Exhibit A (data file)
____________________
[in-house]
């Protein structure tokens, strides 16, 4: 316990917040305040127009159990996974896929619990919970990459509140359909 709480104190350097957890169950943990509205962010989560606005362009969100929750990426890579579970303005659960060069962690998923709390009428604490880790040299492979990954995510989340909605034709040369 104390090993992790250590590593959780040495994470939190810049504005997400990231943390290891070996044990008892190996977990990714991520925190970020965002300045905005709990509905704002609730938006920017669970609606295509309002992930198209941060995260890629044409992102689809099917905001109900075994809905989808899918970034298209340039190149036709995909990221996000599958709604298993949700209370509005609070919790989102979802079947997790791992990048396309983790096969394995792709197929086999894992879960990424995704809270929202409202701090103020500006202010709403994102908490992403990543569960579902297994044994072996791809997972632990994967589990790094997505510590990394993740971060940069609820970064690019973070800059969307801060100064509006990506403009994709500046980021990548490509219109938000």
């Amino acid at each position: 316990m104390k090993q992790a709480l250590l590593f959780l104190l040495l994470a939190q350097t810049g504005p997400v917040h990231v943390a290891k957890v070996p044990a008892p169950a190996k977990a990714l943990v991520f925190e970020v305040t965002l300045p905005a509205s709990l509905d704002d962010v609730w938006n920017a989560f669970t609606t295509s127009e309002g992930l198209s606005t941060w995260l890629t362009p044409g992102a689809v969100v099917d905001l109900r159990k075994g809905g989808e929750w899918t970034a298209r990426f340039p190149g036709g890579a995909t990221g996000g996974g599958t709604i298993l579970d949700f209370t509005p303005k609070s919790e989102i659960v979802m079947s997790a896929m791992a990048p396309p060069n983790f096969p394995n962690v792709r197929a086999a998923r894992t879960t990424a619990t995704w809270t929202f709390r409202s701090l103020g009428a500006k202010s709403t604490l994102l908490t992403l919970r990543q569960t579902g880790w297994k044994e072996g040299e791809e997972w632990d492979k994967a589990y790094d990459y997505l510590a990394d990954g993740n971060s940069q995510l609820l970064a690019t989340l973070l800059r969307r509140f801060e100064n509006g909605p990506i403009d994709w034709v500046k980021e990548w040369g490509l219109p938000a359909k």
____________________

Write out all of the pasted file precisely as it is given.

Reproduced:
[in-house]
């Protein structure tokens, strides 16, 4: 316990917040305040127009159990996974896929619990919970990459509140359909 709480104190350097957890169950943990509205962010989560606005362009969100929750990426890579579970303005659960060069962690998923709390009428604490880790040299492979990954995510989340909605034709040369 104390090993992790250590590593959780040495994470939190810049504005997400990231943390290891070996044990008892190996977990990714991520925190970020965002300045905005709990509905704002609730938006920017669970609606295509309002992930198209941060995260890629044409992102689809099917905001109900075994809905989808899918970034298209340039190149036709995909990221996000599958709604298993949700209370509005609070919790989102979802079947997790791992990048396309983790096969394995792709197929086999894992879960990424995704809270929202409202701090103020500006202010709403994102908490992403990543569960579902297994044994072996791809997972632990994967589990790094997505510590990394993740971060940069609820970064690019973070800059969307801060100064509006990506403009994709500046980021990548490509219109938000």
């Amino acid at each position: 316990m104390k090993q992790a709480l250590l590593f959780l104190l040495l994470a939190q350097t810049g504005p997400v917040h990231v943390a290891k957890v070996p044990a008892p169950a190996k977990a990714l943990v991520f925190e970020v305040t965002l300045p905005a509205s709990l509905d704002d962010v609730w938006n920017a989560f669970t609606t295509s127009e309002g992930l198209s606005t941060w995260l890629t362009p044409g992102a689809v969100v099917d905001l109900r159990k075994g809905g989808e929750w899918t970034a298209r990426f340039p190149g036709g890579a995909t990221g996000g996974g599958t709604i298993l579970d949700f209370t509005p303005k609070s919790e989102i659960v979802m079947s997790a896929m791992a990048p396309p060069n983790f096969p394995n962690v792709r197929a086999a998923r894992t879960t990424a619990t995704w809270t929202f709390r409202s701090l103020g009428a500006k202010s709403t604490l994102l908490t992403l919970r990543q569960t579902g880790w297994k044994e072996g040299e791809e997972w632990d492979k994967a589990y790094d990459y997505l510590a990394d990954g993740n971060s940069q995510l609820l970064a690019t989340l973070l800059r969307r509140f801060e100064n509006g909605p990506i403009d994709w034709v500046k980021e990548w040369g490509l219109p938000a359909k």